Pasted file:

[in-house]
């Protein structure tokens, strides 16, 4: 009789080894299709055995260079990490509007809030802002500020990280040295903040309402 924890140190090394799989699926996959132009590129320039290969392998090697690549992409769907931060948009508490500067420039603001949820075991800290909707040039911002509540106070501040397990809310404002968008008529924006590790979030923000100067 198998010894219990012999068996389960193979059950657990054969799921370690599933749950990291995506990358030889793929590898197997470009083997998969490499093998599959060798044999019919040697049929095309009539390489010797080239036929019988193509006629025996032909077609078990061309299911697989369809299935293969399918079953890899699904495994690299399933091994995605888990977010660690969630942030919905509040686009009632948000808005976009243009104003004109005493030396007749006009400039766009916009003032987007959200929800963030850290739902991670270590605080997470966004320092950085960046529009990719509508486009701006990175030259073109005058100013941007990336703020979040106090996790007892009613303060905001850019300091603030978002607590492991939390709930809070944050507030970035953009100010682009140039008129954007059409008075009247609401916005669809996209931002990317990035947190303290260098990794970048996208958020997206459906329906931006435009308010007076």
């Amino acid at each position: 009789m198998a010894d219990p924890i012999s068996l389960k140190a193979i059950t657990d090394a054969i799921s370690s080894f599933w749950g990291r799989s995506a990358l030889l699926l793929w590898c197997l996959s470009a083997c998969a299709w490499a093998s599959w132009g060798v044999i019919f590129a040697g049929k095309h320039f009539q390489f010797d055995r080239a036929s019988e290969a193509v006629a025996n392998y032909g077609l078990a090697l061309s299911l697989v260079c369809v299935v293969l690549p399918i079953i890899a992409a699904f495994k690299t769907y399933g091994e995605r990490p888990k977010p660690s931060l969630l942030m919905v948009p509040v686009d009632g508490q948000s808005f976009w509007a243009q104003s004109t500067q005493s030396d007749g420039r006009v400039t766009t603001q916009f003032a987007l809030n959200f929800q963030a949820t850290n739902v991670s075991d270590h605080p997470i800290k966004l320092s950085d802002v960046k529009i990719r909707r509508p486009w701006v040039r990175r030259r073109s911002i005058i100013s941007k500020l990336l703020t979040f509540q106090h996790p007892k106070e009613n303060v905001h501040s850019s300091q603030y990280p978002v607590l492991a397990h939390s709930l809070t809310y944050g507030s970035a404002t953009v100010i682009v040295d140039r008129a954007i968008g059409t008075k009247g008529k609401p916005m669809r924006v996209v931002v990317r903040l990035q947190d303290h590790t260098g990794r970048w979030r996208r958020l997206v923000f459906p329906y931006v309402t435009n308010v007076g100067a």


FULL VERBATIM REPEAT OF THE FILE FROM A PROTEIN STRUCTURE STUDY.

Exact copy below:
[in-house]
């Protein structure tokens, strides 16, 4: 009789080894299709055995260079990490509007809030802002500020990280040295903040309402 924890140190090394799989699926996959132009590129320039290969392998090697690549992409769907931060948009508490500067420039603001949820075991800290909707040039911002509540106070501040397990809310404002968008008529924006590790979030923000100067 198998010894219990012999068996389960193979059950657990054969799921370690599933749950990291995506990358030889793929590898197997470009083997998969490499093998599959060798044999019919040697049929095309009539390489010797080239036929019988193509006629025996032909077609078990061309299911697989369809299935293969399918079953890899699904495994690299399933091994995605888990977010660690969630942030919905509040686009009632948000808005976009243009104003004109005493030396007749006009400039766009916009003032987007959200929800963030850290739902991670270590605080997470966004320092950085960046529009990719509508486009701006990175030259073109005058100013941007990336703020979040106090996790007892009613303060905001850019300091603030978002607590492991939390709930809070944050507030970035953009100010682009140039008129954007059409008075009247609401916005669809996209931002990317990035947190303290260098990794970048996208958020997206459906329906931006435009308010007076």
């Amino acid at each position: 009789m198998a010894d219990p924890i012999s068996l389960k140190a193979i059950t657990d090394a054969i799921s370690s080894f599933w749950g990291r799989s995506a990358l030889l699926l793929w590898c197997l996959s470009a083997c998969a299709w490499a093998s599959w132009g060798v044999i019919f590129a040697g049929k095309h320039f009539q390489f010797d055995r080239a036929s019988e290969a193509v006629a025996n392998y032909g077609l078990a090697l061309s299911l697989v260079c369809v299935v293969l690549p399918i079953i890899a992409a699904f495994k690299t769907y399933g091994e995605r990490p888990k977010p660690s931060l969630l942030m919905v948009p509040v686009d009632g508490q948000s808005f976009w509007a243009q104003s004109t500067q005493s030396d007749g420039r006009v400039t766009t603001q916009f003032a987007l809030n959200f929800q963030a949820t850290n739902v991670s075991d270590h605080p997470i800290k966004l320092s950085d802002v960046k529009i990719r909707r509508p486009w701006v040039r990175r030259r073109s911002i005058i100013s941007k500020l990336l703020t979040f509540q106090h996790p007892k106070e009613n303060v905001h501040s850019s300091q603030y990280p978002v607590l492991a397990h939390s709930l809070t809310y944050g507030s970035a404002t953009v100010i682009v040295d140039r008129a954007i968008g059409t008075k009247g008529k609401p916005m669809r924006v996209v931002v990317r903040l990035q947190d303290h590790t260098g990794r970048w979030r996208r958020l997206v923000f459906p329906y931006v309402t435009n308010v007076g100067a």